just a monday like today

It was four weeks ago, but I can still feel unsettlement down in my tummy thinking about that drive.

It was any Monday, almost. A Monday of a new week, a hard day, a beginning day, a day on which to go love people and praise Jesus and try a little more to understand and pass on that marvelous love He keeps giving.

Also a motion-sickness Monday.

We were in India, eleven of us. Kolkata. We took Monday to go out to the village. The week prior we went to children’s’ centers and learned and loved and selfied with them littles (they love seeing their faces all caught up in a screen). This week we’d go see women and jobs and watch them reclaim dignity and claim Christ for the first time. So we bounced along past the underpasses and Victoria Memorial and some cows and a soccer game and fields of Jute. We ended out there in a green place with rocky paths and busted cement and sweet women, all learning to sew.

These women had stories like none I’ve had before. They had stories of terror and running away. Stories of pain and learning that maybe loved ones aren’t loved ones like they first thought. But they were sewing new stories. They were stitching stories of crimson and beauty and letters and chances and grace. They were stitching diligence and joy and education and stitching together their lives, because many weak threads make a stronger rope.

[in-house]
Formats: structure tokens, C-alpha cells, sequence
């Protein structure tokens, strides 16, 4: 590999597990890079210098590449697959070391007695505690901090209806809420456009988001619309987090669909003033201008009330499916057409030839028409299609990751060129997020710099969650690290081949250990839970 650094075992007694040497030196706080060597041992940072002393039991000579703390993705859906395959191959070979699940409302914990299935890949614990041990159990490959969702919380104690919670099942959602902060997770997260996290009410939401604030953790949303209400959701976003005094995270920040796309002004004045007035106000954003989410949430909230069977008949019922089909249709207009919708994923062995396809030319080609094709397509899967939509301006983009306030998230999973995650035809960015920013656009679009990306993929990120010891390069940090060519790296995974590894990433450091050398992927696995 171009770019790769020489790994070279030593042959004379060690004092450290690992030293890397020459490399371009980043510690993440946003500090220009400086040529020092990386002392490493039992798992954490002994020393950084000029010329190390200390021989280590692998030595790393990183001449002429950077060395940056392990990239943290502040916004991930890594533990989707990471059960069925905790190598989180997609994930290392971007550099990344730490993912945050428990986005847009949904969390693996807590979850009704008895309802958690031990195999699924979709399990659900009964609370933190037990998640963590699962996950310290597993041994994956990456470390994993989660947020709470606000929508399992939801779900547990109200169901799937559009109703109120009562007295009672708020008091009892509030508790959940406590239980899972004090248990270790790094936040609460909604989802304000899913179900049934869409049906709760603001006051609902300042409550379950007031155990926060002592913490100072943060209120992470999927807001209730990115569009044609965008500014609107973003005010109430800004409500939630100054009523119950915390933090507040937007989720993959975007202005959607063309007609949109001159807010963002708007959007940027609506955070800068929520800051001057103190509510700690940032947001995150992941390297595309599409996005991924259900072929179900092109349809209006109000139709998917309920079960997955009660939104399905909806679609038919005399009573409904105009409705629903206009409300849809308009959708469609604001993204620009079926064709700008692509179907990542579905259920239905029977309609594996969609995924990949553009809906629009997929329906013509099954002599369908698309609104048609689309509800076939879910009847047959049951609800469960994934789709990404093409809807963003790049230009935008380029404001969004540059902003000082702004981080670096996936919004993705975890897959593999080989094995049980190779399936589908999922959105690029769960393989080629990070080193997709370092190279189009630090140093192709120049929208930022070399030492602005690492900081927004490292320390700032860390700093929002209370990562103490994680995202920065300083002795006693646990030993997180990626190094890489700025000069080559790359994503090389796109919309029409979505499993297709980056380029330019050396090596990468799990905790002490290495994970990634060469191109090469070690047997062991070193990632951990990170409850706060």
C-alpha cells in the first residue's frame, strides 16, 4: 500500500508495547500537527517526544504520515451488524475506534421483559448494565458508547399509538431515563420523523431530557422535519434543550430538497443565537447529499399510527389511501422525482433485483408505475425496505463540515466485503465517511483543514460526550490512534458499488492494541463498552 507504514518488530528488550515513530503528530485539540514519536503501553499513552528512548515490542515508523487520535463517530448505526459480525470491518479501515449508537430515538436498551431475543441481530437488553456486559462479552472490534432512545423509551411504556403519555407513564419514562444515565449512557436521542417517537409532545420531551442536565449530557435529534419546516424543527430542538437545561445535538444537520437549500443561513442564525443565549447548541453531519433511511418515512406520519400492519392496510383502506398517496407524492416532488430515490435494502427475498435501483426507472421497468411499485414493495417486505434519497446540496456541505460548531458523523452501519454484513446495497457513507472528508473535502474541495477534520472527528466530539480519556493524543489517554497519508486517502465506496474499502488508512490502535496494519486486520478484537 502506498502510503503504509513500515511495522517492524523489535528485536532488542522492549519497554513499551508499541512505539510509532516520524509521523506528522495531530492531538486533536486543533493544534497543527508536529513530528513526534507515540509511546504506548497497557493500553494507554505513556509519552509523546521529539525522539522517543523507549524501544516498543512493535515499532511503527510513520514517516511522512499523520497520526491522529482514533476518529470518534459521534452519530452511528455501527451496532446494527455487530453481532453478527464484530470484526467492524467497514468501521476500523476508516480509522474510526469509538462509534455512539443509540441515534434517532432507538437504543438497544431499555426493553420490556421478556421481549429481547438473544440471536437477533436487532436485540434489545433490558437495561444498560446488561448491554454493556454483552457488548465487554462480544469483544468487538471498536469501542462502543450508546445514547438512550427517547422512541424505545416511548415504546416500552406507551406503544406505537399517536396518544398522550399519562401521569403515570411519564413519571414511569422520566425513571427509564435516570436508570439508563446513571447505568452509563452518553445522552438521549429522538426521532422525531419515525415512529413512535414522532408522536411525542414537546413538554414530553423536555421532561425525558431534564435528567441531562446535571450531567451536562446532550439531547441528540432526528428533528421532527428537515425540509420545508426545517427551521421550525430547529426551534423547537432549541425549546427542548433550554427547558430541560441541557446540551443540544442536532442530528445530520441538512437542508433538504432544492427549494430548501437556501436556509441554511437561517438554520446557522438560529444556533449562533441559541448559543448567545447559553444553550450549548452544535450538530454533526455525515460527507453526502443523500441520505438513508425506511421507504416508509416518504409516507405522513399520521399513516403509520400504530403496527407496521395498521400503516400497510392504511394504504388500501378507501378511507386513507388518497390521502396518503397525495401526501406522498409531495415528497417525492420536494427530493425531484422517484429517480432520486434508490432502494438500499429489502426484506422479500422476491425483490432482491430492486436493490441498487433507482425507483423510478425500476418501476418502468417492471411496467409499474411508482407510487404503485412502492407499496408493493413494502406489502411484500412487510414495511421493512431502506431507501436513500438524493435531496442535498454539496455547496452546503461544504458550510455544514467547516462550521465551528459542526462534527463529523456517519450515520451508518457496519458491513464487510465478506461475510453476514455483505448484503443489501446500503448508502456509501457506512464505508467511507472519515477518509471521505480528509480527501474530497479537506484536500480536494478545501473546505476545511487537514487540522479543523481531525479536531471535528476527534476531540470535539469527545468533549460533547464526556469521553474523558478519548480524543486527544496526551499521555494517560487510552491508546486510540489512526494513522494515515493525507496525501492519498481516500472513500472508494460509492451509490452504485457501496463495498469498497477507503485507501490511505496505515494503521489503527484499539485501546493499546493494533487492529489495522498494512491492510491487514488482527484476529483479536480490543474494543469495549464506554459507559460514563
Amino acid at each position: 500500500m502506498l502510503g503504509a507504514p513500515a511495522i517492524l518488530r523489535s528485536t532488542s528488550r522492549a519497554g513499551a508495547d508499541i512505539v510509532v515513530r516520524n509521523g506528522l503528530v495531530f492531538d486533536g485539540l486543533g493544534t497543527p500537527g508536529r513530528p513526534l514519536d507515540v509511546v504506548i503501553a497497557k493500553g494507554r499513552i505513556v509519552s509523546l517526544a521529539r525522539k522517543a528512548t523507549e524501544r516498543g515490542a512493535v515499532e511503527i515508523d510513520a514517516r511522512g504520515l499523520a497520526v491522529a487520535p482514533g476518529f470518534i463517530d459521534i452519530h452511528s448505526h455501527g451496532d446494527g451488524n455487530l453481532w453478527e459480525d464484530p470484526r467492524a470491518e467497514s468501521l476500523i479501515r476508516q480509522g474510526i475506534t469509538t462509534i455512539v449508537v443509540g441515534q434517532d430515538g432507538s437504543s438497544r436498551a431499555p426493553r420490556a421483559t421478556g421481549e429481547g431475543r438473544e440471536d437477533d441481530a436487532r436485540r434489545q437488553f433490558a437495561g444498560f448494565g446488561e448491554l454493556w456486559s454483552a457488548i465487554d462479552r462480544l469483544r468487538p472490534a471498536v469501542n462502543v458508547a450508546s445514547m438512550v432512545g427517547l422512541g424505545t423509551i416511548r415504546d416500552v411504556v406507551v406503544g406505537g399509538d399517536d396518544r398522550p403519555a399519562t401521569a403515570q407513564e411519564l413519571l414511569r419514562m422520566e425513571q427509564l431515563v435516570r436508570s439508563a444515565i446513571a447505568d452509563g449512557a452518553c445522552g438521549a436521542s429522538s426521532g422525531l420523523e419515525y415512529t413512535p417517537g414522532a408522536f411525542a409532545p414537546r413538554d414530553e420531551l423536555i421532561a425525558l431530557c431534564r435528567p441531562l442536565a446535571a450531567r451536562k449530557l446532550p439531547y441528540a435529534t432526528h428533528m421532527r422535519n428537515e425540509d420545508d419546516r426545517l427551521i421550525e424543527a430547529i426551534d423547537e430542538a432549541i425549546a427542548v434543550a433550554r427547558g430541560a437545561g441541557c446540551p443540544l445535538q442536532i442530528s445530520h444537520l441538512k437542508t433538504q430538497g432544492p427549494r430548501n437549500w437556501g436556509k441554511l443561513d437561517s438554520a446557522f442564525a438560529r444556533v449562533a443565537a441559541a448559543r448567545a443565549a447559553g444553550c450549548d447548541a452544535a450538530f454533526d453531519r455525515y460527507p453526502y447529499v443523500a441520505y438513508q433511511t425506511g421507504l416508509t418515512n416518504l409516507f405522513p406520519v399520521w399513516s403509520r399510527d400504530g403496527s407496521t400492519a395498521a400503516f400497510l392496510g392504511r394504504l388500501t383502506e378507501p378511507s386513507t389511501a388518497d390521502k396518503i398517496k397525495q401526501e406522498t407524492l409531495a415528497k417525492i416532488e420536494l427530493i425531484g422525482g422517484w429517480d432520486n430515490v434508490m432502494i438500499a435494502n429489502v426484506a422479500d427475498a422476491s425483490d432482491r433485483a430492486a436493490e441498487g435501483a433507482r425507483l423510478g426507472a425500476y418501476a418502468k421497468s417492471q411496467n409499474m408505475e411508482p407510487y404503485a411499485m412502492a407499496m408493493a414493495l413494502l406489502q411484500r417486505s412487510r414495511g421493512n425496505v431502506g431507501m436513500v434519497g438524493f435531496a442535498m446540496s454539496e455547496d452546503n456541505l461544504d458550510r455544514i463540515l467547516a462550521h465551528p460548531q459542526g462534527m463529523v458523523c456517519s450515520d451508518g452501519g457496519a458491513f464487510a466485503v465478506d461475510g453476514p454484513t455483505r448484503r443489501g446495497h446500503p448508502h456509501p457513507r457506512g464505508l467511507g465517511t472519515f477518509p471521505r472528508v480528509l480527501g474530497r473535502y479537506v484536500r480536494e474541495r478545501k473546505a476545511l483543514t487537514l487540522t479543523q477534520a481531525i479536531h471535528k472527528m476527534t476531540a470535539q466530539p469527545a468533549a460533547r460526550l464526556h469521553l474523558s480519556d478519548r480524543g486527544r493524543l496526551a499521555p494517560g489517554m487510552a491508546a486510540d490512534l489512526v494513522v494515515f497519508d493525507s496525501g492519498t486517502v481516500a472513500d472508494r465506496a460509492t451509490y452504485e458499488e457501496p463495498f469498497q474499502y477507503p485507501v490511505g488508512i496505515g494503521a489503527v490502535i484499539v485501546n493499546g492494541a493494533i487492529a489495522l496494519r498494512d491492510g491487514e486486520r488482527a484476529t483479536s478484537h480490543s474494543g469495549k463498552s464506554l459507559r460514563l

They sat down and we sat down and we admired those stitches, because those stitches represented standing up and healing and drying the tears, and sometimes letting the tears flow. Those stitches represented courage and walking tall and holding hands.

One story there was still unstitched into any fabric. This story was too recent. No soft healing pattern had set in gently, like a thread hugging its linen plane. She smiled softly at us and folded her hands and listened uncomprehending as English words took her story and put it where we could feel it and understand it; put it in our tears.

Tears she could understand, and hugs. We took her precious story and wrapped it in all the love we had to share. I promised her I’d bring it back with me. I promised her the pain and the wrong would be remembered and lifted up in another country a sea away, and she could feel known. I promised her that if she could only feel my arms around her for a few minutes, she could feel my thoughts around her much longer. I cupped her little face as long as I could, but I still keep that little throbbing heart cupped so gently in mine.

I still cry thinking of that sweet one.

Dear little sister, I miss you and I want to hug you again. I want to tell you about love so marvelous and pure it cannot help but heal. I pray for you, and I keep working for you. I work for all the girls like you here; the ones who don’t know how much better it can be, and the ones who smile sadly if they smile at all, and the ones with hearts so busted and piecey they don’t think there’s fixing for them.

Take those stitches, and let them help you. See how much beauty your untrained fingers can thread out, and think of the ties a heart can thread out. Think of that love stitching your pieces as your fingers stitch that crimson on that linen, and know it works. You pull fabric together and He can pull your heart soft and melty into one piece again. Tie that thread up tight and firm, and feel him wrapping and wrapping your heart in a love that can’t be untied.

Let’s hug again, sweet pea, up there when we can be all whole and lovely like He made us.

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